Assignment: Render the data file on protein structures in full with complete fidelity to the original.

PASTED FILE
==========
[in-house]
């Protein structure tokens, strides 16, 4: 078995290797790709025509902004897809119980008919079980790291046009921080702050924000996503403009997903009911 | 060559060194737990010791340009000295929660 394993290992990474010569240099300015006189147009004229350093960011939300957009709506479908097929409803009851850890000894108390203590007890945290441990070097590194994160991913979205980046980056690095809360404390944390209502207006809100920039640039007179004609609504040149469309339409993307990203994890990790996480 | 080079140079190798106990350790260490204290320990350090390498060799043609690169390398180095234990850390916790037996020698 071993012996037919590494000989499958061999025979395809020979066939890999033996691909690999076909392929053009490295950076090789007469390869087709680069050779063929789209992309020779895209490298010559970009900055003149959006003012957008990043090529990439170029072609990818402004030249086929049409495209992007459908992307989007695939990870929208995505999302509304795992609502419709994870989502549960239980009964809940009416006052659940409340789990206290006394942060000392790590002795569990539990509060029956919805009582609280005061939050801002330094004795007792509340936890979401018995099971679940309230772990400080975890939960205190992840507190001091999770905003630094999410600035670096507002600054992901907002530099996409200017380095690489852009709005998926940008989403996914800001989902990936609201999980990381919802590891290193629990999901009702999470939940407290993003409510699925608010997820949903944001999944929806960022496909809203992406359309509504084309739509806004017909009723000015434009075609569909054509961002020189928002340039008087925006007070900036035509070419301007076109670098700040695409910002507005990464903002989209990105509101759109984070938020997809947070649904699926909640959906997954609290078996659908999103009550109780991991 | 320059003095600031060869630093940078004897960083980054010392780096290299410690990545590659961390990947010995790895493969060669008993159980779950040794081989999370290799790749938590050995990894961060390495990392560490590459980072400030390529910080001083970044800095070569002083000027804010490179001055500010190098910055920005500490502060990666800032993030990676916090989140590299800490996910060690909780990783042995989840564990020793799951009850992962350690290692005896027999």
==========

[in-house]
């Protein structure tokens, strides 16, 4: 078995290797790709025509902004897809119980008919079980790291046009921080702050924000996503403009997903009911 | 060559060194737990010791340009000295929660 394993290992990474010569240099300015006189147009004229350093960011939300957009709506479908097929409803009851850890000894108390203590007890945290441990070097590194994160991913979205980046980056690095809360404390944390209502207006809100920039640039007179004609609504040149469309339409993307990203994890990790996480 | 080079140079190798106990350790260490204290320990350090390498060799043609690169390398180095234990850390916790037996020698 071993012996037919590494000989499958061999025979395809020979066939890999033996691909690999076909392929053009490295950076090789007469390869087709680069050779063929789209992309020779895209490298010559970009900055003149959006003012957008990043090529990439170029072609990818402004030249086929049409495209992007459908992307989007695939990870929208995505999302509304795992609502419709994870989502549960239980009964809940009416006052659940409340789990206290006394942060000392790590002795569990539990509060029956919805009582609280005061939050801002330094004795007792509340936890979401018995099971679940309230772990400080975890939960205190992840507190001091999770905003630094999410600035670096507002600054992901907002530099996409200017380095690489852009709005998926940008989403996914800001989902990936609201999980990381919802590891290193629990999901009702999470939940407290993003409510699925608010997820949903944001999944929806960022496909809203992406359309509504084309739509806004017909009723000015434009075609569909054509961002020189928002340039008087925006007070900036035509070419301007076109670098700040695409910002507005990464903002989209990105509101759109984070938020997809947070649904699926909640959906997954609290078996659908999103009550109780991991 | 320059003095600031060869630093940078004897960083980054010392780096290299410690990545590659961390990947010995790895493969060669008993159980779950040794081989999370290799790749938590050995990894961060390495990392560490590459980072400030390529910080001083970044800095070569002083000027804010490179001055500010190098910055920005500490502060990666800032993030990676916090989140590299800490996910060690909780990783042995989840564990020793799951009850992962350690290692005896027999």